Will Wall Block Carp? Invasive Asian Fish Surge Toward Great Lakes

The subject of building walls may be a hot topic right now, but environmentalists and business interests alike are banking on a different kind of wall blocking the advance of invasive Asian carp. The wall will effectively cut off the Mississippi watershed from the Great Lakes watershed and is just one of many efforts to block Asian carp from entering the Great Lakes.

Several species of Asian carp have been present in the Mississippi River basin since the 1970s, where the invasive fish have caused problems by out-competing native species. In the intervening decades, these invasive carp have spread throughout the entire watershed, but they have yet to break into the Great Lakes in large enough numbers to establish a breeding population.

The latest effort to block Asian carp from entering the Great Lakes is a 2-mile-long wall that is actually a massive dirt berm that stands 10 feet tall and 80 feet thick according to the Fort Wayne Journal Gazette. The dirt wall divides the Eagle Marsh wetland in Indiana, which drains into both the Great Lakes watershed and the Mississippi watershed.

The $3.5 million project used federal funds to move nearly 180,000 cubic yards of dirt from elsewhere in Eagle Marsh to construct the berm, according to the Fort Wayne News-Sentinel.

"The berm [was] created out of dirt that we made onsite," Betsy Yankowiak, director of preserves and programs for the Little River Wetlands Project said of the wall. "We were able to deepen, and create shallow water wetlands, and harvest that dirt to build a berm that is 9,000 feet long, about 80 feet wide, and about 10 feet tall. And it stretches throughout the entire Eagle Marsh."

Without the wall, experts fear that Asian carp could enter Eagle Marsh from the Wabash River, which drains into the Mississippi River basin. During flood conditions, the invasive fish could then cross the wetland, enter the St. Marys or Maumee Rivers, and eventually reach Lake Erie.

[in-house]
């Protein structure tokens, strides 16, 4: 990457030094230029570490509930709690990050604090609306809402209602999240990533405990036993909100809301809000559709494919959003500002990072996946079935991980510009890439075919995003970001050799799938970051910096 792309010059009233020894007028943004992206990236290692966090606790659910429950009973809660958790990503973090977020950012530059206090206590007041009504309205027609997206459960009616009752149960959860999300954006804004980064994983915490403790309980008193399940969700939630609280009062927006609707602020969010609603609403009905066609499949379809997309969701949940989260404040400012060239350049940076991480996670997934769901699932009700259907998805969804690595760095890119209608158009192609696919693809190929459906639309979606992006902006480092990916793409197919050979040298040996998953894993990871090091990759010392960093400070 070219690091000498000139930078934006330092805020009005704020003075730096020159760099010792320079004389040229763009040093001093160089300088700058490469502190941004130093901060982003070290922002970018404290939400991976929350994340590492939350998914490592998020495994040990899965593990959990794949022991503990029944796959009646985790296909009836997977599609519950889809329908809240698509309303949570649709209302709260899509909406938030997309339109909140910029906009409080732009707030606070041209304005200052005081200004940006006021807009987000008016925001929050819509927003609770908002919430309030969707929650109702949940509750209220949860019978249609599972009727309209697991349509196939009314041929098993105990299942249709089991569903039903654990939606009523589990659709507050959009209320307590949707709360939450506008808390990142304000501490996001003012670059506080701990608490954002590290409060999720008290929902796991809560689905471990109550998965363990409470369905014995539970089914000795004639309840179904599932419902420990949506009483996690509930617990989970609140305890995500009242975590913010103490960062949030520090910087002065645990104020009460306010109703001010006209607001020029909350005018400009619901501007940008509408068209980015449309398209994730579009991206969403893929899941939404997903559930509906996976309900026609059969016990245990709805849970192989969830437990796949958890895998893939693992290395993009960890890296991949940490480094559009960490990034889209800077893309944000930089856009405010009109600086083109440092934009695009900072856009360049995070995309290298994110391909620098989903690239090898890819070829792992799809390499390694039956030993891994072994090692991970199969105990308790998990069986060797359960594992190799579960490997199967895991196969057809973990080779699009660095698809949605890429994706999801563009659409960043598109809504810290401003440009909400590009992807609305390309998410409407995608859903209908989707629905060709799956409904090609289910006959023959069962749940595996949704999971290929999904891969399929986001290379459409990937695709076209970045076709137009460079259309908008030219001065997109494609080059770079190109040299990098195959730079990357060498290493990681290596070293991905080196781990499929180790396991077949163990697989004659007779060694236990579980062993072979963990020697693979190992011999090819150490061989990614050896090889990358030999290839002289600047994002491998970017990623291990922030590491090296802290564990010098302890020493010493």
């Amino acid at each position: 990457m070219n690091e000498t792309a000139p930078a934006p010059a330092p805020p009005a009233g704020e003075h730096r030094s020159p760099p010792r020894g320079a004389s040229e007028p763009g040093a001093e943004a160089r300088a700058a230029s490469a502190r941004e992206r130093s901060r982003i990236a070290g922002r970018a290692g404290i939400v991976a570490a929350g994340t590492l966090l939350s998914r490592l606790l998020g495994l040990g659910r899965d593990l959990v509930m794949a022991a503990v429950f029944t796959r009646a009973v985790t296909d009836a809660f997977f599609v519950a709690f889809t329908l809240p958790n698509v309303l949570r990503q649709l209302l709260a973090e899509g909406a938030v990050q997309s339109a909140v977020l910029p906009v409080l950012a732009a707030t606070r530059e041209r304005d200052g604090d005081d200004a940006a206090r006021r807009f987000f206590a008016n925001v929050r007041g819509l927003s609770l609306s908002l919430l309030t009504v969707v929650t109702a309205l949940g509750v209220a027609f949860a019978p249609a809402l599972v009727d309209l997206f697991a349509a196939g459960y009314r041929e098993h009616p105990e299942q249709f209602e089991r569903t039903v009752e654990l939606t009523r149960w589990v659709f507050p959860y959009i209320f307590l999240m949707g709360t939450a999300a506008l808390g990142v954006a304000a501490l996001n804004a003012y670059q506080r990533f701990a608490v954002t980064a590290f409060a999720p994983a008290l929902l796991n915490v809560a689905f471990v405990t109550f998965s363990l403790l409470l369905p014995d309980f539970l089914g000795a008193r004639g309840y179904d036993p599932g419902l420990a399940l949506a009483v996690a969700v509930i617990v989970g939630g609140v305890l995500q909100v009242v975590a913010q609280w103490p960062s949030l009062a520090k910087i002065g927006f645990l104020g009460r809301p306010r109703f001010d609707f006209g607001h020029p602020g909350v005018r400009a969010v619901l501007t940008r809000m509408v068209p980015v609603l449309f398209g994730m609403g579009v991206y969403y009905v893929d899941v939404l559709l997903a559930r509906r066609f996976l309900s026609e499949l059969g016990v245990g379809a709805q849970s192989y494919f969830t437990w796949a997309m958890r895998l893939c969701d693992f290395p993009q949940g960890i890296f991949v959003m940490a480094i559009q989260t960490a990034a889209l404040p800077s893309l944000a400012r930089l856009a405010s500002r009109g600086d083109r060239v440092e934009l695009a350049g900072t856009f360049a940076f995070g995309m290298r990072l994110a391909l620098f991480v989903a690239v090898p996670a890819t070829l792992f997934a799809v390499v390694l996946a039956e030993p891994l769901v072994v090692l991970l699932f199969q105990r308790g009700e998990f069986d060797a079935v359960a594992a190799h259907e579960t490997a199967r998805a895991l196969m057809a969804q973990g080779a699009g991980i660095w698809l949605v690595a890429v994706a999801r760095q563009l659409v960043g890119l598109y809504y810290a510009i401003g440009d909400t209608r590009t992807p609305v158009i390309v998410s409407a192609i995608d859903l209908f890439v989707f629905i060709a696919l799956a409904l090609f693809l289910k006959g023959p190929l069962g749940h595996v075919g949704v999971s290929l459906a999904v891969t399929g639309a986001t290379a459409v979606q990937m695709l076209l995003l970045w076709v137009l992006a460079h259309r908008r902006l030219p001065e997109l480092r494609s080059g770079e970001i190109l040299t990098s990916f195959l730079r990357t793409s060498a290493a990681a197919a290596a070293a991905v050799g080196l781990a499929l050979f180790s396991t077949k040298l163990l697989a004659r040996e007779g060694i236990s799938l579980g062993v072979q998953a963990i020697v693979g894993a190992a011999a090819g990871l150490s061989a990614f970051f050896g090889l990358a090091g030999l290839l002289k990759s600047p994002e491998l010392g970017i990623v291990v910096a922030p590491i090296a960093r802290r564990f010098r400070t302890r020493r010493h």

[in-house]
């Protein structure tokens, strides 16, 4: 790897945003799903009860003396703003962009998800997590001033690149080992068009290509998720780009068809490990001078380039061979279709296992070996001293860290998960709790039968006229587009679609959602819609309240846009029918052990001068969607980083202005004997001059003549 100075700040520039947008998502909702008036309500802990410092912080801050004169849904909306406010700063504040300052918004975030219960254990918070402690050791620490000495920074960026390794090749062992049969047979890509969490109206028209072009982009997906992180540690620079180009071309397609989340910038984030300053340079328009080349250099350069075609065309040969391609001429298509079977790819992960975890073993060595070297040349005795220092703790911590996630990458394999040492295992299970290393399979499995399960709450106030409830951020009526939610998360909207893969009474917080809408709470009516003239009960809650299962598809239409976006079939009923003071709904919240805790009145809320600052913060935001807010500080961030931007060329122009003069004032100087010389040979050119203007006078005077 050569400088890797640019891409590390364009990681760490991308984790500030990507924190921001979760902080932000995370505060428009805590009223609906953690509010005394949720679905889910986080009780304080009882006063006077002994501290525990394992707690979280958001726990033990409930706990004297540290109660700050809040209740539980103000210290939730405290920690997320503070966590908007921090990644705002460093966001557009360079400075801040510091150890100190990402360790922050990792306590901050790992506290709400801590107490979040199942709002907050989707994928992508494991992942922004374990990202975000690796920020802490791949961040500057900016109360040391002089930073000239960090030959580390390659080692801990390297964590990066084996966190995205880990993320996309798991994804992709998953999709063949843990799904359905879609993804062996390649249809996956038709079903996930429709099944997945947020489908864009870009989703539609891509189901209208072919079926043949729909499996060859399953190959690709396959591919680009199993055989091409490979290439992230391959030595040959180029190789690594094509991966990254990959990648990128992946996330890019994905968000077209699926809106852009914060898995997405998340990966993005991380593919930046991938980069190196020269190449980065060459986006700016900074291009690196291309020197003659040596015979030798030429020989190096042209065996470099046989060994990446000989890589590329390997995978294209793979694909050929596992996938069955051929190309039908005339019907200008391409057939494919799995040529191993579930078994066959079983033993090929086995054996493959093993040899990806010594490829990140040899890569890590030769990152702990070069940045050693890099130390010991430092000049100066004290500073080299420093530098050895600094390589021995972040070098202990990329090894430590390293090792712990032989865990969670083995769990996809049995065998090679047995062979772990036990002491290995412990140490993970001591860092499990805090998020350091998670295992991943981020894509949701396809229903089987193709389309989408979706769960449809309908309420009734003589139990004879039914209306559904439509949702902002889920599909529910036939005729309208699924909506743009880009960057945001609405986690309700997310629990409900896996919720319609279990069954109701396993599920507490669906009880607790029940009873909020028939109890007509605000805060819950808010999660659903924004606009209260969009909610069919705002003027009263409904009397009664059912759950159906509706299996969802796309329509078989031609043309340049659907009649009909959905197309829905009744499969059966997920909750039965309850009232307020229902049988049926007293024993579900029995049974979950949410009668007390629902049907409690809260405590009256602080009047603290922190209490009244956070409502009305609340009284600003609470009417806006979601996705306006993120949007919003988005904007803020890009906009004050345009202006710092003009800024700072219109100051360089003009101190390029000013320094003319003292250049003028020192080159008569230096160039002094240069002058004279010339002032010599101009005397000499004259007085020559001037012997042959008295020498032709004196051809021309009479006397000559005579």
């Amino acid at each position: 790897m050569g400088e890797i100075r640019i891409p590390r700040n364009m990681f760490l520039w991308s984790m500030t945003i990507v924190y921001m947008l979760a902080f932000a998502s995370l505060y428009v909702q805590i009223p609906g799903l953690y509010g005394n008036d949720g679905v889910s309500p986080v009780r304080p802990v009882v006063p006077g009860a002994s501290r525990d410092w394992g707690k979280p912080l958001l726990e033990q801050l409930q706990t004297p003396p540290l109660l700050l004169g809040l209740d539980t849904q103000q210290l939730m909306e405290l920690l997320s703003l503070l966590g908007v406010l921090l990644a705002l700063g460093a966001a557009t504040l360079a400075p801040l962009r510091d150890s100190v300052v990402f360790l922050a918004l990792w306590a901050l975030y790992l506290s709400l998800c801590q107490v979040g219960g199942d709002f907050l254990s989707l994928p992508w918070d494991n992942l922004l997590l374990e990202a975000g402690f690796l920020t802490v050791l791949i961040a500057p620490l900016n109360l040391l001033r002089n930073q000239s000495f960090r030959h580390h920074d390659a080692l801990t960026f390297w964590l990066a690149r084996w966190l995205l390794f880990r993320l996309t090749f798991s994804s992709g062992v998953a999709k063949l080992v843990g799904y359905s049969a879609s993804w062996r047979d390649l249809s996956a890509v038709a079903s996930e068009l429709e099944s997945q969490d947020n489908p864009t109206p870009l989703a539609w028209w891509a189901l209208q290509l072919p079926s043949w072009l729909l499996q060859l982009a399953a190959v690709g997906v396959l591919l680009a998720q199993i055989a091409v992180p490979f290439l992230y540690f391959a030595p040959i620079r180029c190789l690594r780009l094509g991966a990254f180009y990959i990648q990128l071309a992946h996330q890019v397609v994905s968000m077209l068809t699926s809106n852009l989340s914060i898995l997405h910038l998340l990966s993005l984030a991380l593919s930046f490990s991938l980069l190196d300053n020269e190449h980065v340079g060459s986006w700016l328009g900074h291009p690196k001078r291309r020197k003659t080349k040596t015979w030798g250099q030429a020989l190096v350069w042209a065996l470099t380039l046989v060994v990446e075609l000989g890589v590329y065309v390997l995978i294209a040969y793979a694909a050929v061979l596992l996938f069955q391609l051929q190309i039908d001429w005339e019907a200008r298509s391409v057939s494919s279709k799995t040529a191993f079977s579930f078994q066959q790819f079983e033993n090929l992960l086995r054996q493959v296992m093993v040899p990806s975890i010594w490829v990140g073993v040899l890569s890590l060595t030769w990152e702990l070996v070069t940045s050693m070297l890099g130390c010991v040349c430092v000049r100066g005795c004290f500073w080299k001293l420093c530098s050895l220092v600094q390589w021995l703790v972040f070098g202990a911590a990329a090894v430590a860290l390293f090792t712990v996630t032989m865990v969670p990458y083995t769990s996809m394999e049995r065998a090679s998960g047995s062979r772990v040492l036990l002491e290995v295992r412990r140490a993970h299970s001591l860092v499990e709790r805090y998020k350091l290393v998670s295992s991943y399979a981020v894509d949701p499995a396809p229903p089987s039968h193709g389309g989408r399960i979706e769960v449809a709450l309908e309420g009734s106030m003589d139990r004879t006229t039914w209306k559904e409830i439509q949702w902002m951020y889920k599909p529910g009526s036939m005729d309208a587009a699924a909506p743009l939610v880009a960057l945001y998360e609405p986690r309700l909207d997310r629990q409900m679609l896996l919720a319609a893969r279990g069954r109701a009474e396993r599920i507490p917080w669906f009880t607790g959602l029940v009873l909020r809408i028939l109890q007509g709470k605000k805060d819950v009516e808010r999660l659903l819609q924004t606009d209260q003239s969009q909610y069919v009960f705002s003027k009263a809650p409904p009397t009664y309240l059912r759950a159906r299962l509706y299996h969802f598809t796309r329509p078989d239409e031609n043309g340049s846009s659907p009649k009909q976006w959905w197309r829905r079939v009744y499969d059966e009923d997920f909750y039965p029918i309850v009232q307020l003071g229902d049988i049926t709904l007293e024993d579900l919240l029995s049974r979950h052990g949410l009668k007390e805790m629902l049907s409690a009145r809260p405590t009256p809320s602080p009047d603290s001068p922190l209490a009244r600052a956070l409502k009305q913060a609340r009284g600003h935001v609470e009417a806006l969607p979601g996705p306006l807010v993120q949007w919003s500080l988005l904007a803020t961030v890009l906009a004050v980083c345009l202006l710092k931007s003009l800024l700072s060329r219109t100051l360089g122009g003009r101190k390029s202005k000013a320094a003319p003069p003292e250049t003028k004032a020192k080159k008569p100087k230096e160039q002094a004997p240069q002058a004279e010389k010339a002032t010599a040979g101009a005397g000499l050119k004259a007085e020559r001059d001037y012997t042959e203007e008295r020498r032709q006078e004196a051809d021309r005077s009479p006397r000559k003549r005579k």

If the carp were somehow able to reach Lake Erie, they would likely out-compete local fish, causing untold damages to the billion dollar Great Lakes fishing industry.

Prior to the construction of the massive dirt wall, a temporary fence was all that stopped Asian carp from slipping into the Great Lakes watershed during flood conditions.

At the time the wall was completed, the presence of Asian carp had been confirmed in lakers and streams just 20 miles away from Eagle Marsh.

While Asian carp are considered invasive in general, there are actually a number of different species that have been introduced to the Mississippi watershed. According to the National Wildlife Federation, Asian carp is a catch-all term that refers to bighead, silver, grass and black carp, all of which have been found in the wild in the Mississippi River basin.

The most well-known is probably the silver carp, which exhibits the peculiar behavior of launching itself into the air at high speeds. Silver carp have been the subject of a number of viral videos, but all species of Asian carp are voracious filter feeders that are capable of eating up to 20 percent of their body weight each day, leaving little food for native fish.

In some parts of the Illinois and Mississippi Rivers, Asian carp have been so successful that they represent more than 97 percent of the biomass in those bodies of water. If the same thing happened to the Great Lakes, it could be devastating to both the environment and to the fishing industry.

Although the massive dirt wall spanning Eagle Marsh may have halted the advance of Asian carp toward the Great Lakes via that particular vector, the National Wildlife Federation reports that these highly invasive fish could still find a way out of the Mississippi River basin. Another area of concern is the Chicago Area Waterways System, where live Asian carp have been found mere miles away from Lake Michigan.

[Photo by AP Photo/John Flesher]